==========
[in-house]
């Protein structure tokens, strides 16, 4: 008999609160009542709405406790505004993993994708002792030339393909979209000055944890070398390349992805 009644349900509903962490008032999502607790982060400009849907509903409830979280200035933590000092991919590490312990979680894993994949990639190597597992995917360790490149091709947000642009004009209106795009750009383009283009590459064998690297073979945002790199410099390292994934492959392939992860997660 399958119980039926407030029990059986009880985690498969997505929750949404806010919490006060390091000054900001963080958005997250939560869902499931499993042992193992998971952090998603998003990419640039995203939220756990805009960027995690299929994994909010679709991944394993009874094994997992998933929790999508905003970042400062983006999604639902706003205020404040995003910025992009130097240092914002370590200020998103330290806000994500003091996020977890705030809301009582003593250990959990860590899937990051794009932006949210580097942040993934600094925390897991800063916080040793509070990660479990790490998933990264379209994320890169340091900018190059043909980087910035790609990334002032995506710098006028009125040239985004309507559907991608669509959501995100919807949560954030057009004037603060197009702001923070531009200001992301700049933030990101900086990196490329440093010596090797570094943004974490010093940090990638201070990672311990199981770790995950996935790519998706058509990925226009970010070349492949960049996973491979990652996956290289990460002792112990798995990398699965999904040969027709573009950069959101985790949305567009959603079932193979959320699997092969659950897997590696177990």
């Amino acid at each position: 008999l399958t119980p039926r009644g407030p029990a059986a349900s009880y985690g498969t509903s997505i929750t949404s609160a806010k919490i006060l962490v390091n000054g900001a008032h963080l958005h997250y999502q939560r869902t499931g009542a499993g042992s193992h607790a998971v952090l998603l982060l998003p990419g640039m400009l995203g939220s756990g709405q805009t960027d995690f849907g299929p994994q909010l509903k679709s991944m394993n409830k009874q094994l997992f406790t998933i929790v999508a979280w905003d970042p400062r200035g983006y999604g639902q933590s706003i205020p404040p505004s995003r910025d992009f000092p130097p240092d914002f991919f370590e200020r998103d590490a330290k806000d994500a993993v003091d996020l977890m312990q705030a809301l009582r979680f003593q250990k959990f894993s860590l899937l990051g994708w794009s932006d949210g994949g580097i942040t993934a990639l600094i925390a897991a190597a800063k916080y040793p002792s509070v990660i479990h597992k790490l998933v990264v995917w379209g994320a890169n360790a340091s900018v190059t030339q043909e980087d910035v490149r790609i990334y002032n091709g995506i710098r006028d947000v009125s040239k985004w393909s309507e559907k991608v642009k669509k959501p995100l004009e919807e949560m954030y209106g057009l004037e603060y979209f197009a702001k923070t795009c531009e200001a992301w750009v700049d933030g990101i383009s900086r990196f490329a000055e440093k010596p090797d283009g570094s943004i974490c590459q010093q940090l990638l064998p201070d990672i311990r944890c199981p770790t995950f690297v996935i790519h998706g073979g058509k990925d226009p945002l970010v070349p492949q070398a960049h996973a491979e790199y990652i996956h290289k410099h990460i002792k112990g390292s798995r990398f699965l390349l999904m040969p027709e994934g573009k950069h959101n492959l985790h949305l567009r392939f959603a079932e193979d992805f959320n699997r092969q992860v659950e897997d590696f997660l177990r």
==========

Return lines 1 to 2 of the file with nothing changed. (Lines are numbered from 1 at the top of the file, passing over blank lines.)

[in-house]
């Protein structure tokens, strides 16, 4: 008999609160009542709405406790505004993993994708002792030339393909979209000055944890070398390349992805 009644349900509903962490008032999502607790982060400009849907509903409830979280200035933590000092991919590490312990979680894993994949990639190597597992995917360790490149091709947000642009004009209106795009750009383009283009590459064998690297073979945002790199410099390292994934492959392939992860997660 399958119980039926407030029990059986009880985690498969997505929750949404806010919490006060390091000054900001963080958005997250939560869902499931499993042992193992998971952090998603998003990419640039995203939220756990805009960027995690299929994994909010679709991944394993009874094994997992998933929790999508905003970042400062983006999604639902706003205020404040995003910025992009130097240092914002370590200020998103330290806000994500003091996020977890705030809301009582003593250990959990860590899937990051794009932006949210580097942040993934600094925390897991800063916080040793509070990660479990790490998933990264379209994320890169340091900018190059043909980087910035790609990334002032995506710098006028009125040239985004309507559907991608669509959501995100919807949560954030057009004037603060197009702001923070531009200001992301700049933030990101900086990196490329440093010596090797570094943004974490010093940090990638201070990672311990199981770790995950996935790519998706058509990925226009970010070349492949960049996973491979990652996956290289990460002792112990798995990398699965999904040969027709573009950069959101985790949305567009959603079932193979959320699997092969659950897997590696177990």